Intelligence, control and the artificial mind
Sunday, 14 February 2010

Artificial intelligence (AI) seems to be at an impasse. The old vision of AI which started as the search for a computer-based approximation of the human mind is not delivering. The initial hype opened the door to ample criticism following failures to fulfill some bold predictions. Cognitive systems research (CSR) has replaced AI at the forefront of this research programme. But CSR is really just a new name for the same set of objectives, designed to elude the tag of failure. The problem with this programme may not be in the methods but in the naïve conceptualizations that have driven and are still driving the research.

Full reference: PerAda Magazine (2010) 938–946
Link: Web Article
A PDF version can be downloaded here.

Last Updated ( Friday, 19 February 2010 )
Journal of Mind Theory
Friday, 19 February 2010

Journal of Mind Theory

An ASLab Journal

We all realise that the number of publications in the field of cognitive science is continuously growing. This makes the task of getting a state-of-the-art picture of the field an impossible task for any normal human.

We feel the need for simplification and focusing. We believe that the pursuit of the ultimate understanding of mind shall be easier if we are able to get rid of the decorative literature. While that kind of text usually embellishes the many insights on the nature of mind, a narrower focus on the very core issues is absolutely neccessary. Succinctness becomes a major target.

Hence, in the old way of the hard sciences, we strive for terse formalisations that will minimise the need of ink and paper and will hopefully convey precise, non-interpretable expressions of theories or hypotheses on mind nature.


Under this programme we are trying to launch yet another journal which intends this capture of a formal science of mind. Obviously formality and abstraction has been attempted in the past, but instead of focusing on a concrete formalism and/or a concrete target for formalisation, we open the domain to the mind at large without commiting to a particular language. The commitment is only with the objective: an unified formal theory of mind.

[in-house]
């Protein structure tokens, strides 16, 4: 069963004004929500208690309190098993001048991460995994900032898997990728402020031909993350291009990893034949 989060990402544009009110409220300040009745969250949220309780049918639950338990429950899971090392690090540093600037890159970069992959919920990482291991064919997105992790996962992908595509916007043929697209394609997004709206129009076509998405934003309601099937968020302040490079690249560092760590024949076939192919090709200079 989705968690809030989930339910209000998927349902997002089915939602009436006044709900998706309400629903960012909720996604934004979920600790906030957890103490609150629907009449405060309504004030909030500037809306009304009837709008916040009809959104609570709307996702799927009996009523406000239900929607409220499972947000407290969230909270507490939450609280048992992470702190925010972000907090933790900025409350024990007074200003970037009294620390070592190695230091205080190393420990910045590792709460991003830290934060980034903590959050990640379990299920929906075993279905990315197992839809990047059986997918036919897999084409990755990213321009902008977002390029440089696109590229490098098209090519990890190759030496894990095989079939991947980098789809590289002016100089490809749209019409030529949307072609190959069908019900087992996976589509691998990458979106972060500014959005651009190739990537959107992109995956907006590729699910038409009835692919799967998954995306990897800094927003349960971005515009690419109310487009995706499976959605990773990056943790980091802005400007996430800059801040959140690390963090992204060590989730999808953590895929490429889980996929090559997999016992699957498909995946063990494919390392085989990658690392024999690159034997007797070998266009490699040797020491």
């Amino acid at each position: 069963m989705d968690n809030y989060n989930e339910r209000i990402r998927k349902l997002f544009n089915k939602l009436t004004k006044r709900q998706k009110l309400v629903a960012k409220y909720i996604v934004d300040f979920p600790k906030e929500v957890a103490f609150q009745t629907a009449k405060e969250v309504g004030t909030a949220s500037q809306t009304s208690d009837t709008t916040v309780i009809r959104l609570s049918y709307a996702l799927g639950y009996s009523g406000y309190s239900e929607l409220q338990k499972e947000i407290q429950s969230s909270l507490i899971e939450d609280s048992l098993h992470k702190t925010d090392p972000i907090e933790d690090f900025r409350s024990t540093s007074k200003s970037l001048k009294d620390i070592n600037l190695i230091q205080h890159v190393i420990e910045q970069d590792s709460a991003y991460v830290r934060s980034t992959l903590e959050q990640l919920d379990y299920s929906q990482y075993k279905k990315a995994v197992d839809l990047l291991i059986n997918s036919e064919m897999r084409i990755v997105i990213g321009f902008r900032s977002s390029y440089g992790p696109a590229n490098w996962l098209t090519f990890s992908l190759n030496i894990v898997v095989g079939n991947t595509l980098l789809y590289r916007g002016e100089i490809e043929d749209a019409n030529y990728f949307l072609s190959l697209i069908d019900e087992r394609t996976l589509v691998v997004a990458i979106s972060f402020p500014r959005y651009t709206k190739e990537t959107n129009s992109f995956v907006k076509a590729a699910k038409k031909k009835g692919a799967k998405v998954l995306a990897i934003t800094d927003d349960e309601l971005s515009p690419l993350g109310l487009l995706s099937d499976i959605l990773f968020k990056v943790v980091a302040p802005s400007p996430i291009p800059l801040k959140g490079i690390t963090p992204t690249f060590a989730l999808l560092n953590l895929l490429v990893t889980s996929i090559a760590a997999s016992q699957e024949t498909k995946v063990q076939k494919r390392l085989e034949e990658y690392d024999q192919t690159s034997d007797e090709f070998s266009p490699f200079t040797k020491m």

If we are succesful in this simplifying and focusing attempt, then there will be a single journal in the reading pile.

Last Updated ( Friday, 19 February 2010 )
A Functional Approach to Emotion in Autonomous Systems
Wednesday, 14 November 2007

This is a chapter by Ricardo Sanz, Carlos Hernández, Jaime Gómez and Adolfo Hernando that has been published in the book Brain Inspired Cognitive Systems 2008

Abstract: The construction of fully effective systems seems to pass through the proper exploitation of goal-centric self-evaluative capabilities that let the system teleologically self-manage. Emotions seem to provide this kind of functionality to biological systems and hence the interest in emotion for function sustainment in artificial systems performing in changing and uncertain environments; far beyond the media hullabaloo of displaying human-like emotion-laden faces in robots. This chapter provides a brief analysis of the scientific theories of emotion and presents an engineering approach for developing technology for robust autonomy by implementing functionality inspired in that of biological emotions.

Image Brain Inspired Cognitive Systems 2008
Series: Advances in Experimental Medicine and Biology , Vol. 657
Hussain, A.; Aleksander, I.; Smith, L.S.; Barros, A.K.; Chrisley, R.; Cutsuridis, V. (Eds.)
2010, 310 p., ISBN: 978-0-387-79099-2

Get more details about the book at the Springer Website.

A preprint version of our chapter can be downloaded here from the ASLab Website.

Last Updated ( Sunday, 18 October 2009 )
Some Questions on Mind Theory
Saturday, 28 February 2009
Jaime Gomez
Ricardo Sanz

In the past formal and abstract models have attempted to shed light on the topics of the Mind and Brain, Robotics and Artificial Intelligence. This has created a vast proliferation of information, which is currently lacking any one dominant model for understanding the mental processes. The Journal of Mind Theory we are trying to create is an attempt to tackle these problems.

The journal’s aim is to consolidate and explore these formal and abstract tools for modeling cognitive phenomena, creating a more cohesive and concrete formal approach to understanding the mind/brain, striving for precision and creating clarity in this topic of interest.

What follows is a list of questions by Jaime Gomez (JG) and answers from Ricardo Sanz (RS) on these issues.

Last Updated ( Saturday, 28 February 2009 )
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